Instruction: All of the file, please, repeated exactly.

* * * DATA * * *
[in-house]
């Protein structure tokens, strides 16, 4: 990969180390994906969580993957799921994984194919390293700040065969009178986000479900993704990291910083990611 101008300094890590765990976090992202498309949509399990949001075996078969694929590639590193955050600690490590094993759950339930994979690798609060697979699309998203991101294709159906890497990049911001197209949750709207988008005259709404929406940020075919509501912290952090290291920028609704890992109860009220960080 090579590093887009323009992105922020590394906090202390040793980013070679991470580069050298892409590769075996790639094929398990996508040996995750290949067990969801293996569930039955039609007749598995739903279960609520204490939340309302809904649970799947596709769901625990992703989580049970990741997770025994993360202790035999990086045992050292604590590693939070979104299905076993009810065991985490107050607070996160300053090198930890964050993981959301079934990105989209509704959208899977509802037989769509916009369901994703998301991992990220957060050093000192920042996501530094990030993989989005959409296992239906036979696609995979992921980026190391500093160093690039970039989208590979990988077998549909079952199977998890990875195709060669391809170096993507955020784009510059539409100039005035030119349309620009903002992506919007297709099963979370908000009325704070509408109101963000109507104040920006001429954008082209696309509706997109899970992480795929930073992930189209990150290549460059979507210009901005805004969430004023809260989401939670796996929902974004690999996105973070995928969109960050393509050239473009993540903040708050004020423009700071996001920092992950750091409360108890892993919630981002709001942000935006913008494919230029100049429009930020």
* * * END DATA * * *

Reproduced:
[in-house]
């Protein structure tokens, strides 16, 4: 990969180390994906969580993957799921994984194919390293700040065969009178986000479900993704990291910083990611 101008300094890590765990976090992202498309949509399990949001075996078969694929590639590193955050600690490590094993759950339930994979690798609060697979699309998203991101294709159906890497990049911001197209949750709207988008005259709404929406940020075919509501912290952090290291920028609704890992109860009220960080 090579590093887009323009992105922020590394906090202390040793980013070679991470580069050298892409590769075996790639094929398990996508040996995750290949067990969801293996569930039955039609007749598995739903279960609520204490939340309302809904649970799947596709769901625990992703989580049970990741997770025994993360202790035999990086045992050292604590590693939070979104299905076993009810065991985490107050607070996160300053090198930890964050993981959301079934990105989209509704959208899977509802037989769509916009369901994703998301991992990220957060050093000192920042996501530094990030993989989005959409296992239906036979696609995979992921980026190391500093160093690039970039989208590979990988077998549909079952199977998890990875195709060669391809170096993507955020784009510059539409100039005035030119349309620009903002992506919007297709099963979370908000009325704070509408109101963000109507104040920006001429954008082209696309509706997109899970992480795929930073992930189209990150290549460059979507210009901005805004969430004023809260989401939670796996929902974004690999996105973070995928969109960050393509050239473009993540903040708050004020423009700071996001920092992950750091409360108890892993919630981002709001942000935006913008494919230029100049429009930020």